HANDICAPPING: The first step in successfully picking a CATCH-DRIVER Eddie Davis in his COLORS. The horse on the left is going FIRST-OVER to try and take the lead. winner (or “handicapping”) is becoming familiar with reading the racing program. Each program has a section explaining the information format used at that particular track. Probably the best place to start when handicapping Standardbreds is time. Since over 99 percent of all harness races are conducted at the onemile distance, valid comparisons can be made among horses.
HARNESS: The gear which is used to attach the sulky to a horse, to carry the hobbles and to enable the driver to steer the horse.
HOME STRETCH: The straight length of the track, nearest the spectators, where the finish line is situated. It is called this because it is the final part of the track a horse travels down during a race — on its run ‘home’ (or to the finish line).
HOBBLES: The straps which connect the front and rear legs on the same side of a horse. Most pacers wear hobbles to help balance their stride and maintain a pacing gait. The length of hobbles is adjustable, and a trainer registers the length that best suits his or her horse. There are also trotting hobbles that work through a pulley system to help trotters maintain their gait.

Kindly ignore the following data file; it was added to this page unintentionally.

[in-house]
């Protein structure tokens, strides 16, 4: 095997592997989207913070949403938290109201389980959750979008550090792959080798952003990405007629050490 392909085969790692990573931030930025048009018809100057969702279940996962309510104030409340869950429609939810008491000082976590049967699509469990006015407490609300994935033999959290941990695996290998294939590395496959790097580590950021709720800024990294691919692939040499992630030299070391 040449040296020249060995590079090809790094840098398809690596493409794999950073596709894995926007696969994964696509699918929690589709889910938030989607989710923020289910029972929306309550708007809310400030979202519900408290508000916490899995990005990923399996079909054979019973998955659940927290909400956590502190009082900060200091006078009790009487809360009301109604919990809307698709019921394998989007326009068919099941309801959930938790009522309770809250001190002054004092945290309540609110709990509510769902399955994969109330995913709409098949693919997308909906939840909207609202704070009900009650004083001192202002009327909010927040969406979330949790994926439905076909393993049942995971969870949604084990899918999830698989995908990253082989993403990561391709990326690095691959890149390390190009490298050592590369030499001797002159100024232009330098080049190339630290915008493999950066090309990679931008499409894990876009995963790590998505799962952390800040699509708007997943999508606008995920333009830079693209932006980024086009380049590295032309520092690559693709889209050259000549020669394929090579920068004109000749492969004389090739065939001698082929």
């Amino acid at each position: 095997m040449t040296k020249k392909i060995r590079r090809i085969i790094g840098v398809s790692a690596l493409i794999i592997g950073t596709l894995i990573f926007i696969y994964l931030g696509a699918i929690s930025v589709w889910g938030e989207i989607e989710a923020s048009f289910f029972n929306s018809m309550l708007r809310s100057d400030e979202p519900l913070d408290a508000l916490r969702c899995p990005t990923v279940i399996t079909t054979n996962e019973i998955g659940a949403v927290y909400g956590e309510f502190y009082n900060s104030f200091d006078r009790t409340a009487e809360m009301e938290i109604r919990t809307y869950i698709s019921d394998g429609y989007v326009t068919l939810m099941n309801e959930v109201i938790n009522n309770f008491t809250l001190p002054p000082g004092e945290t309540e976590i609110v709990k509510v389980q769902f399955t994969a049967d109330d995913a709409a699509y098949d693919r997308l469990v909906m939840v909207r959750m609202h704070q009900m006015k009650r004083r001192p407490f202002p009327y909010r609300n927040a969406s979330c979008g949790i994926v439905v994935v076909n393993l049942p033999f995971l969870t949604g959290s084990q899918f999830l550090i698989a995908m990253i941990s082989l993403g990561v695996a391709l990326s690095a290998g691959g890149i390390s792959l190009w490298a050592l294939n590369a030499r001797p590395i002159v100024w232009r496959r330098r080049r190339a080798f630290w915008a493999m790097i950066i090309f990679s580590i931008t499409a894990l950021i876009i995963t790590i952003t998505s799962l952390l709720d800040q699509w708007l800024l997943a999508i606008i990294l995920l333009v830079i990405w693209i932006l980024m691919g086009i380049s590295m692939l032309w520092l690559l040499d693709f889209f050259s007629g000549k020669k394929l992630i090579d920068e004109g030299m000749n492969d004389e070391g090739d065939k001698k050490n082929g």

HORSE: A male 4 years of age or older.
INQUIRY: Stewards may conduct an inquiry as a result of any incident which may have occurred during a race, to determine whether or not certain drivers and/or horses were responsible for the incident and whether they should receive due punishment.
JAN. 1: All Standardbreds share this date as their birthday.
JOG CART: A cart that is attached to the harness and carries the trainer, and which the horse pulls. Used when horses are training or warming up for a race. It is larger, longer and heavier than a SULKY.
INVITATIONAL: A race for the top horses in the area. Also known a Open or Free-For-All.
LAME: The term used to describe a horse which is limping or has difficulty walking properly.
LEASING: As opposed to buying a harness horse, people have the option of leasing one. Just like some people lease a car instead of paying the money up-front, leasing a horse gives people use of a horse without large capital outlay. An agreement or contract must be drawn up between the two parties, and the lease must be registered with the relevant controlling body.
MAIDEN: A horse which has not yet won a race.
MARE: A female 4 years of age or more.
PARI-MUTUEL RACE: A race in which wagering is allowed, held at a track licensed by a state’s racing commission. Pari-mutuel races are held at licensed pari-mutuel racetracks or fairs. The number 3 horse is PARKED OUT, while number 1 is THREE-WIDE. HOBBLES on a pacer. This horse is using a JOG CART and pacing FREE-LEGGED.